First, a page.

On the day of Pentecost, the promised gift of the Holy Spirit was poured out on them—not on the apostles only, but on all the 120 men and women. Then Peter stood up with them, raised his voice and addressed those who are Jews, that is, Jews by birth, as well as all others besides native-born Jews, whether proselytes or strangers, who were abiding at Jerusalem. (I know that there were immigrants there from Mexico, The Caribbean, Muslim, from Slovenia, Yemen, Africa, Syria, Iran, Iraq, Russia Israel and Turkey were all included). In the early days of the church, the believers in our Lord Jesus Christ were known as people of “the Way” (Acts 9:2). The term seems to have been used as a synonym for the disciples of Jesus (five times in Acts: 19:9; 19:23; 22:4; 24:14; 24:22). And it refers to the way, as being the only one. Jesus is the “way,” as well as the “truth” and the “life” (John 14:6). The followers of Jesus were people on a pilgrimage. For them, pilgrimage included, among other things, being a witness of the Risen One. And so, today June 7, 2020, America and the people around the world are on a mission for a different cause. ENOUGH IS ENOUGH the people are crying and calling for the same Holy Spirit that fell on the day of Pentecost fifty days after the resurrection of Jesus Christ our Lord to intervene of their behalf to change lives, laws, authority and proclaim that there is one race on the face of the earth and that is the Human Race.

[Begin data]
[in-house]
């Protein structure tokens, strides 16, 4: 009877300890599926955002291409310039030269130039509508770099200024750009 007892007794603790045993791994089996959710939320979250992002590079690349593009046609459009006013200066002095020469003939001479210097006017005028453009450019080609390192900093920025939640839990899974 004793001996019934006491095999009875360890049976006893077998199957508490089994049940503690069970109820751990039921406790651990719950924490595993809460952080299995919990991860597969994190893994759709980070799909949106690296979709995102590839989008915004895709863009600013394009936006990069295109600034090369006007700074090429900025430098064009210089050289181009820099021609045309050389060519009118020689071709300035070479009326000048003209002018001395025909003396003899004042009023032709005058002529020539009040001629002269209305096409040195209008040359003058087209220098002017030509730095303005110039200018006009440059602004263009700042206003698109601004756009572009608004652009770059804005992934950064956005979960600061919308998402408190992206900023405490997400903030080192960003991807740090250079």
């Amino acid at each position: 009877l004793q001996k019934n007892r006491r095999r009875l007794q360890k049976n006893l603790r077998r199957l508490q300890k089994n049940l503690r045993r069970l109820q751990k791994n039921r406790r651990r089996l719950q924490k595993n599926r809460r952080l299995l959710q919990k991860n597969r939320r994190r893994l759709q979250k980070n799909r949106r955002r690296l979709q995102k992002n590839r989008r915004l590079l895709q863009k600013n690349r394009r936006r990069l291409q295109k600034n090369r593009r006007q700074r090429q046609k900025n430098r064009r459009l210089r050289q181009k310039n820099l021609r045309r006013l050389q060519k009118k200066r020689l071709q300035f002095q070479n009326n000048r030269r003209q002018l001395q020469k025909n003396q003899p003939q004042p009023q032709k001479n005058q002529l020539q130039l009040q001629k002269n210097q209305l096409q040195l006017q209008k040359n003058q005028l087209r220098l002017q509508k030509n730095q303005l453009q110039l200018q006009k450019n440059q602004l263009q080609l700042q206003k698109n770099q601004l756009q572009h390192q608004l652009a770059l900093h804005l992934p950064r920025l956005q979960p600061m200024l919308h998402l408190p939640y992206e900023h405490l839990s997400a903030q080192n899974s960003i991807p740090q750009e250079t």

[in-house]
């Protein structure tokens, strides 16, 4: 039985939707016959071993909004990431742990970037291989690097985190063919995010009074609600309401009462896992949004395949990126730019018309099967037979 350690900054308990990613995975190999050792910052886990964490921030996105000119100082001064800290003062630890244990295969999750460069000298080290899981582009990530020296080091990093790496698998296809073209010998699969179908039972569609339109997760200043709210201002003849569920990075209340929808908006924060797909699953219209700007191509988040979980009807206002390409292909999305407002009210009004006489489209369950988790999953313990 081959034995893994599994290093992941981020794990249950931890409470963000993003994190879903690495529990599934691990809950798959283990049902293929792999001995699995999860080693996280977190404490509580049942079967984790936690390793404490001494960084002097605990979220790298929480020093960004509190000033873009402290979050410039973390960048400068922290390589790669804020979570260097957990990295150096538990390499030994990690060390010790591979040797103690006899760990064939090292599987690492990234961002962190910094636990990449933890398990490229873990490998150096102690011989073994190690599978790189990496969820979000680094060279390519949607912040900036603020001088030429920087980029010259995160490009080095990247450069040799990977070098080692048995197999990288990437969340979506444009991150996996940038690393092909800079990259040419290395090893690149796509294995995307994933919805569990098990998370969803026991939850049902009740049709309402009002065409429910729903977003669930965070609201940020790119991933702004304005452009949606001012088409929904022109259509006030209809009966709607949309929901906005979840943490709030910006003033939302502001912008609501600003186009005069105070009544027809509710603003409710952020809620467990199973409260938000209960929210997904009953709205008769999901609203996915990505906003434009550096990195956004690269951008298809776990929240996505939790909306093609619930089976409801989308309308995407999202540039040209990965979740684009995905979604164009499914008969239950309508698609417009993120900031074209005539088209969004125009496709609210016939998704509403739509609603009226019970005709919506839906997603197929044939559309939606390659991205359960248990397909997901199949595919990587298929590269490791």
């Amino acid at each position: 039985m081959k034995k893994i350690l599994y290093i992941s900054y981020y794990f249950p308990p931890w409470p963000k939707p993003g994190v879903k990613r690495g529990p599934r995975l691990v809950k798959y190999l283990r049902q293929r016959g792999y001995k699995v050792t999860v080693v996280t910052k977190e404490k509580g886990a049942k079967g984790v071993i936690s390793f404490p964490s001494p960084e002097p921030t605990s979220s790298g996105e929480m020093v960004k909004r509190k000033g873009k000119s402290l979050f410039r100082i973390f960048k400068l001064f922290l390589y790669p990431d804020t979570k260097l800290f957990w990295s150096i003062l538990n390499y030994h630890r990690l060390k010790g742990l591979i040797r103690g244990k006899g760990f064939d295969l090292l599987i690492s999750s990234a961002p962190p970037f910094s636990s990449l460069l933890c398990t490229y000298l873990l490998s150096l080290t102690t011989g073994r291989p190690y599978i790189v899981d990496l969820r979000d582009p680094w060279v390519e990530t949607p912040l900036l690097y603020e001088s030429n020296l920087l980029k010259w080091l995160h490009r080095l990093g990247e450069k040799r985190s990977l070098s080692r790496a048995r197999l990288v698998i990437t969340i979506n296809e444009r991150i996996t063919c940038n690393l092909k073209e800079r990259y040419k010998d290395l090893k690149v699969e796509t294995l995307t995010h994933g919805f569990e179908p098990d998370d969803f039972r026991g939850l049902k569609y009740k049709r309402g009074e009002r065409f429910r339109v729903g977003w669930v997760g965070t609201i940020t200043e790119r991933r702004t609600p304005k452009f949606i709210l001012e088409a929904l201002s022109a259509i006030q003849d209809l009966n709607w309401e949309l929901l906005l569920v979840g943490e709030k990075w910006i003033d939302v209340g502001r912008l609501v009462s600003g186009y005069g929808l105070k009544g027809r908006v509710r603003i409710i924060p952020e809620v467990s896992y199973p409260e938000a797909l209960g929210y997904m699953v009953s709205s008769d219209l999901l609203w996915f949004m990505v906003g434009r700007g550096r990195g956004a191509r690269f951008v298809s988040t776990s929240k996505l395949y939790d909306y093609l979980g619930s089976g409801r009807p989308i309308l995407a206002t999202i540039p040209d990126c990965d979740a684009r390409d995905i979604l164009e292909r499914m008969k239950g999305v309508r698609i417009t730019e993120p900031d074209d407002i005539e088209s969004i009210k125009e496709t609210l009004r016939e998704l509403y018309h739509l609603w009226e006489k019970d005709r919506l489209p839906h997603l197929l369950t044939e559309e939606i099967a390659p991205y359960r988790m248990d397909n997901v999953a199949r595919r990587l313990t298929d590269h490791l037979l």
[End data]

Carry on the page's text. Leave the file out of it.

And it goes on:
The word pilgrimage is derived from the Latin word peregrinus, meaning foreigner, and peregri, meaning abroad, referring to a traveller in foreign lands. St Augustine describes a Christian spiritual journey as a kind of estrangement and exile. The followers of our Lord were persecuted for his namesake. The way is a common expression in Acts for the Christian religion. It is a metaphor for life and conduct. The way of God and the way of life are seen as the only right and true way. The first time the term Christian (which literally means “Christ Ones”) was used in describing followers of Jesus was in Antioch, Syria (Acts 11:26: “The disciples were called Christians first at Antioch”). The way refers to their lifestyle, that is, the way of life they assumed. The Christians adopted a special way or mode of life, building on Christ, in whom they had found the way, the truth, the life. Their lifestyle identified them as being followers of Jesus Christ. Christian spirituality proposes an alternative understanding of the quality of life, and it encourages a prophetic and contemplative lifestyle. This is what Pentecost is all about. It is about embracing a new life in Christ. In Christ, the Risen One, a society was founded, not on the law of self-interest and competition but on compassionate justice and self-denial. The distinguishing point by which they were known from others was their conviction that Jesus was the Messiah.